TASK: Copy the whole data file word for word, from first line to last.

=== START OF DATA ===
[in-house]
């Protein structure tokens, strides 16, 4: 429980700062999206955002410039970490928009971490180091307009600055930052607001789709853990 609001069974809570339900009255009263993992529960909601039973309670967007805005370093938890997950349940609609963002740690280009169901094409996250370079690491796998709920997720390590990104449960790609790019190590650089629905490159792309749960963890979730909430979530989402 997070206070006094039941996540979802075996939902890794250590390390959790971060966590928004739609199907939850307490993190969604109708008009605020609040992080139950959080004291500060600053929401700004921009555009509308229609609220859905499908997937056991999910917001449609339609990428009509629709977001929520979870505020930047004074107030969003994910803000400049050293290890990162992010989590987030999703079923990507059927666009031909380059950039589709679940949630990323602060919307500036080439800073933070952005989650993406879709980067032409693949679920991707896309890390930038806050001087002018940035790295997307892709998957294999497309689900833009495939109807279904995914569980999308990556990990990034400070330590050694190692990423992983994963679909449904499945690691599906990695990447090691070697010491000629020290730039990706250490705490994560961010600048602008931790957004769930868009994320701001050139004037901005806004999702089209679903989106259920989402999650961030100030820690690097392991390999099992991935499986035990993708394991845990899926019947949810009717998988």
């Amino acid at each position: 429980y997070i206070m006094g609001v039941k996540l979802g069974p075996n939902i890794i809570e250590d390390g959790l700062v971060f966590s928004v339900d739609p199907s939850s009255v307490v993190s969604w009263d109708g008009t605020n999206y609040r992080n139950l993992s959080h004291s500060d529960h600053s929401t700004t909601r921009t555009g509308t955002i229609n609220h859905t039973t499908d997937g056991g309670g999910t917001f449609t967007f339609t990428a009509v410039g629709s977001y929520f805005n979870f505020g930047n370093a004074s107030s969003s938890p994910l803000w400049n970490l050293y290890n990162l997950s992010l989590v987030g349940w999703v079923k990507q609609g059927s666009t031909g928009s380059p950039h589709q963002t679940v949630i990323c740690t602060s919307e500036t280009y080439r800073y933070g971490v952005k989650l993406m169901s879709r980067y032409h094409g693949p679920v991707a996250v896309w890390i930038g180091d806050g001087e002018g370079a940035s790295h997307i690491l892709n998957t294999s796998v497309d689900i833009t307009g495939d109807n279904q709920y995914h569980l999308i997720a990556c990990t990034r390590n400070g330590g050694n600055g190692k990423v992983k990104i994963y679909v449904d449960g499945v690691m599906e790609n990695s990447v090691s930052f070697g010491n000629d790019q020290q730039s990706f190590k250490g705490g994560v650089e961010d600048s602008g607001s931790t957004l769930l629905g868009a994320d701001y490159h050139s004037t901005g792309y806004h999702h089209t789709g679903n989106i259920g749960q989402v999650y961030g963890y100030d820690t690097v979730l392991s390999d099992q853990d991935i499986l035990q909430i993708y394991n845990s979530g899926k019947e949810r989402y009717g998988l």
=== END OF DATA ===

[in-house]
């Protein structure tokens, strides 16, 4: 429980700062999206955002410039970490928009971490180091307009600055930052607001789709853990 609001069974809570339900009255009263993992529960909601039973309670967007805005370093938890997950349940609609963002740690280009169901094409996250370079690491796998709920997720390590990104449960790609790019190590650089629905490159792309749960963890979730909430979530989402 997070206070006094039941996540979802075996939902890794250590390390959790971060966590928004739609199907939850307490993190969604109708008009605020609040992080139950959080004291500060600053929401700004921009555009509308229609609220859905499908997937056991999910917001449609339609990428009509629709977001929520979870505020930047004074107030969003994910803000400049050293290890990162992010989590987030999703079923990507059927666009031909380059950039589709679940949630990323602060919307500036080439800073933070952005989650993406879709980067032409693949679920991707896309890390930038806050001087002018940035790295997307892709998957294999497309689900833009495939109807279904995914569980999308990556990990990034400070330590050694190692990423992983994963679909449904499945690691599906990695990447090691070697010491000629020290730039990706250490705490994560961010600048602008931790957004769930868009994320701001050139004037901005806004999702089209679903989106259920989402999650961030100030820690690097392991390999099992991935499986035990993708394991845990899926019947949810009717998988």
């Amino acid at each position: 429980y997070i206070m006094g609001v039941k996540l979802g069974p075996n939902i890794i809570e250590d390390g959790l700062v971060f966590s928004v339900d739609p199907s939850s009255v307490v993190s969604w009263d109708g008009t605020n999206y609040r992080n139950l993992s959080h004291s500060d529960h600053s929401t700004t909601r921009t555009g509308t955002i229609n609220h859905t039973t499908d997937g056991g309670g999910t917001f449609t967007f339609t990428a009509v410039g629709s977001y929520f805005n979870f505020g930047n370093a004074s107030s969003s938890p994910l803000w400049n970490l050293y290890n990162l997950s992010l989590v987030g349940w999703v079923k990507q609609g059927s666009t031909g928009s380059p950039h589709q963002t679940v949630i990323c740690t602060s919307e500036t280009y080439r800073y933070g971490v952005k989650l993406m169901s879709r980067y032409h094409g693949p679920v991707a996250v896309w890390i930038g180091d806050g001087e002018g370079a940035s790295h997307i690491l892709n998957t294999s796998v497309d689900i833009t307009g495939d109807n279904q709920y995914h569980l999308i997720a990556c990990t990034r390590n400070g330590g050694n600055g190692k990423v992983k990104i994963y679909v449904d449960g499945v690691m599906e790609n990695s990447v090691s930052f070697g010491n000629d790019q020290q730039s990706f190590k250490g705490g994560v650089e961010d600048s602008g607001s931790t957004l769930l629905g868009a994320d701001y490159h050139s004037t901005g792309y806004h999702h089209t789709g679903n989106i259920g749960q989402v999650y961030g963890y100030d820690t690097v979730l392991s390999d099992q853990d991935i499986l035990q909430i993708y394991n845990s979530g899926k019947e949810r989402y009717g998988l």